Reviewed – 26th May 2022
“an astonishing performance, funny and vulnerable, hard-hitting and eloquent”
Y’MAM (an acronym for Young Man’s Angry Movements) is in good company, another in a spate of plays about toxic masculinity and its effects on men’s mental health, among them the five-star-reviewed For Black Boys… Of course, it’s no surprise that there is so much recent discussion on the subject, given its relevance and societal urgency. But how is Y’MAM supposed to stand out from the crowd?
Writer and performer Luke Jerdy chooses humour. But it’s not just that he’s funny, rather he finds and forces humour even in the darkest moments. Sure, we’re laughing at his impression of his giddy therapist, but we’re still laughing when he’s lighting his 13-year-old classmate’s hair on fire; when, having knocked someone out cold, Jerdy’s run away from the scene, leaving a friend to take the blame. We know it’s not funny, but we’re experiencing it via his own coping mechanisms of minimising and diverting, making it impossible to stare po-faced and earnestly at the problem.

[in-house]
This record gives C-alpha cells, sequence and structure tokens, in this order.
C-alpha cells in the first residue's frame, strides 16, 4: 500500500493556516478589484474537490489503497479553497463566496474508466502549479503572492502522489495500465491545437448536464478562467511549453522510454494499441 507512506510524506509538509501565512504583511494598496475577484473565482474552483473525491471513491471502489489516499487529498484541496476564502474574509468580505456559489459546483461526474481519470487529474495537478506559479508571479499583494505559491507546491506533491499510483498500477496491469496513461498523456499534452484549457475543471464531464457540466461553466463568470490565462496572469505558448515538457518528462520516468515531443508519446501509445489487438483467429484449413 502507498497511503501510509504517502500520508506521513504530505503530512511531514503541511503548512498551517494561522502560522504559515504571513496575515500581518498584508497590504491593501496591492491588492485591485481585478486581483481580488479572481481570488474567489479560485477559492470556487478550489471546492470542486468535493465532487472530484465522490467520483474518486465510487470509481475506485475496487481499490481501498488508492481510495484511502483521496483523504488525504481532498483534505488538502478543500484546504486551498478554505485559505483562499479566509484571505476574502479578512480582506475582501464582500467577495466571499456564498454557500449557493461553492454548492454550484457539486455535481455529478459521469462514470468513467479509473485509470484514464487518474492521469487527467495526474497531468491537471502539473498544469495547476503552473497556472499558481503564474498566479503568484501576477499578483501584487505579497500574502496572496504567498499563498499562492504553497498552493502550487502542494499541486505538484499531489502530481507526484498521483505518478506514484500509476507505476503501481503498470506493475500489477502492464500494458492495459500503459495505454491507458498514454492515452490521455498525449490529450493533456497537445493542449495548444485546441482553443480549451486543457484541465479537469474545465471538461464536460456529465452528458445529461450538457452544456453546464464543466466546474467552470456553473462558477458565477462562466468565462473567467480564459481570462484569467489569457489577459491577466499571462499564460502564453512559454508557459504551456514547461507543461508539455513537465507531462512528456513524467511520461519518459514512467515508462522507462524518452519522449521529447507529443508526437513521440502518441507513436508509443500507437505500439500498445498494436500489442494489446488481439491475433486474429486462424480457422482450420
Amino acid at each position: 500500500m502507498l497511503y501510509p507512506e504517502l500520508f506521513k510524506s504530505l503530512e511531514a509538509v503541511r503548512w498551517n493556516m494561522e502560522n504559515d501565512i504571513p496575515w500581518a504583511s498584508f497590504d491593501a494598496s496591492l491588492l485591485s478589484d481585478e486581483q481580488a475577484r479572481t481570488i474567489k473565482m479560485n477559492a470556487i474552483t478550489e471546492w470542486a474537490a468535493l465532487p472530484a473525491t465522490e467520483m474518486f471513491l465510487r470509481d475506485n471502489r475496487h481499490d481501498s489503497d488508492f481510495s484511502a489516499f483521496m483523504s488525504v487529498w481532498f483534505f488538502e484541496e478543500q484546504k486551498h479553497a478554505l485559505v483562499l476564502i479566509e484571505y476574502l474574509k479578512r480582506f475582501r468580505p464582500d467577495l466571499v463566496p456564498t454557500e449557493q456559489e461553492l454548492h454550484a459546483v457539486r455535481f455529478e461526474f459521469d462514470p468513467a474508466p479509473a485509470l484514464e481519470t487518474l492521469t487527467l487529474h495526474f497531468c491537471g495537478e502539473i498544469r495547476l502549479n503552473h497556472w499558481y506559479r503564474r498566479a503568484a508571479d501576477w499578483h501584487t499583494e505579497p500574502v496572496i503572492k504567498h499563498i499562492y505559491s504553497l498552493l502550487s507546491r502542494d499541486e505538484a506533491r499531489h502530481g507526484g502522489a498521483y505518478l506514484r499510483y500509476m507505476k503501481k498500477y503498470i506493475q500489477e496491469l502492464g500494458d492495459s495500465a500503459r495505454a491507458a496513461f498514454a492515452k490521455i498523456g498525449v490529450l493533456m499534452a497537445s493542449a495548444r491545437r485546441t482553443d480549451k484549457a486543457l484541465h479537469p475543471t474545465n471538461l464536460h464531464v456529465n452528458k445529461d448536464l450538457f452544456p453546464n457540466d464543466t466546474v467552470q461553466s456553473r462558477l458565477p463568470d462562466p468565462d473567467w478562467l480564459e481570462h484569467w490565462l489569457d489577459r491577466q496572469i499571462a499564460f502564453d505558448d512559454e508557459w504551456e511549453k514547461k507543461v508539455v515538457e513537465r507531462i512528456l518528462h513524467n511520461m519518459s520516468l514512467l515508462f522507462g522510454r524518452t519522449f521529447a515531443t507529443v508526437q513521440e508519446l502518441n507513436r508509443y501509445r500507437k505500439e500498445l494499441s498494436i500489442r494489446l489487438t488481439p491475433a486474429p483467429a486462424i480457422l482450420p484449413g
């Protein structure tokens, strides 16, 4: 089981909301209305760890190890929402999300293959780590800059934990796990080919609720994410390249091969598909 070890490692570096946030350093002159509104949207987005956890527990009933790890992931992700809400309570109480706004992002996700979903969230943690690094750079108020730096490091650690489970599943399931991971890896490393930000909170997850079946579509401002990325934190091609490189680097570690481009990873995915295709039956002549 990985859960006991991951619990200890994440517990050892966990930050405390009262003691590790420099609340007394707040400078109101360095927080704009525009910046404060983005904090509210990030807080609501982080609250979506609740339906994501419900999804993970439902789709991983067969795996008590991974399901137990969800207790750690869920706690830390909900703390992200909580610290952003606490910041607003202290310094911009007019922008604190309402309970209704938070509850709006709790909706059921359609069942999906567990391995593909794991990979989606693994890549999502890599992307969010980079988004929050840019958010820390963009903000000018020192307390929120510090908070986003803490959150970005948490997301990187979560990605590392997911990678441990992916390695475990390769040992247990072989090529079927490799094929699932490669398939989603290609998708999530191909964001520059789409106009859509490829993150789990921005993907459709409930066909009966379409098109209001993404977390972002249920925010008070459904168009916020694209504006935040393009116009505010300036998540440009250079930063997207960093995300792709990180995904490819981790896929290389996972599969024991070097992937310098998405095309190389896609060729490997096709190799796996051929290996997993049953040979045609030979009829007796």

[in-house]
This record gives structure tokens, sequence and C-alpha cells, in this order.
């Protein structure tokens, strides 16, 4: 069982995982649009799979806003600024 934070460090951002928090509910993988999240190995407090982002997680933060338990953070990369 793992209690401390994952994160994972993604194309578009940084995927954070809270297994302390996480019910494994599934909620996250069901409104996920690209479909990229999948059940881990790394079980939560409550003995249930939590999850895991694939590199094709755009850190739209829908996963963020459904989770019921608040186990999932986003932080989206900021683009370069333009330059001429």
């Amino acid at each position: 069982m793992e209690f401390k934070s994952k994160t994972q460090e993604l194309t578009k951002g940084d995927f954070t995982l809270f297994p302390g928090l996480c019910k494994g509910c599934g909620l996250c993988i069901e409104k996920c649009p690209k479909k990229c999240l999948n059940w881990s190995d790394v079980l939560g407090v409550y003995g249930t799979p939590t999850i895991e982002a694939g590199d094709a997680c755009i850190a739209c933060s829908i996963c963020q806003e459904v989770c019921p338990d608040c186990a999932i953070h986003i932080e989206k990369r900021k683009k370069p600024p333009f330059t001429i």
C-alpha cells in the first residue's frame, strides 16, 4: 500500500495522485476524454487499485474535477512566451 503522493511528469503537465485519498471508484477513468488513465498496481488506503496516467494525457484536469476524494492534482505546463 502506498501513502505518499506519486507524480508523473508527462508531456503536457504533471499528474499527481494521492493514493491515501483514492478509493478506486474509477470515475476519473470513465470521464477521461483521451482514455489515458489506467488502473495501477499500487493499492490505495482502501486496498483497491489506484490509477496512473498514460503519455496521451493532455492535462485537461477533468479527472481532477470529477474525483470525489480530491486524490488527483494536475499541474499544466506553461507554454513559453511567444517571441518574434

The story keeps a pace with a largely rhyming spoken-word delivery, and if it’s all about to get a bit too self-reflective, Jerdy jumps in with a song and a rap. It’s a tricky balancing act, because ultimately you don’t want to go so far into light entertainment that the point of the story is lost. But it’s this very fine balance that makes it such an effective story-telling tool. The grim details are all there for us to see, we’re just ingesting them via jokes and songs, uncomfortable as the juxtaposition sometimes is.
Projected photos and clipart-style videos are effective in keeping the audience’s eye roving just enough that Jerdy doesn’t have to take the entire 80-minute hit. They’re a bit basic, and at some points unnecessary, but they hardly take away from the power of the piece.
Wearing a light-coloured tracksuit, you can literally see how hard Jerdy is working on that stage from the sweat pouring through; running laps around the stage, jumping like a gorilla, rapping and dancing and playing every character he encounters with equal verve throughout. It’s an astonishing performance, funny and vulnerable, hard-hitting and eloquent. An excellent addition to the conversation, and, hopefully, a very liberating and cathartic story for some.
Reviewed by Soho Theatre
Photography by Brian Roberts
Soho Theatre until 4th June
Show mentioned in review:
Previously reviewed at this venue: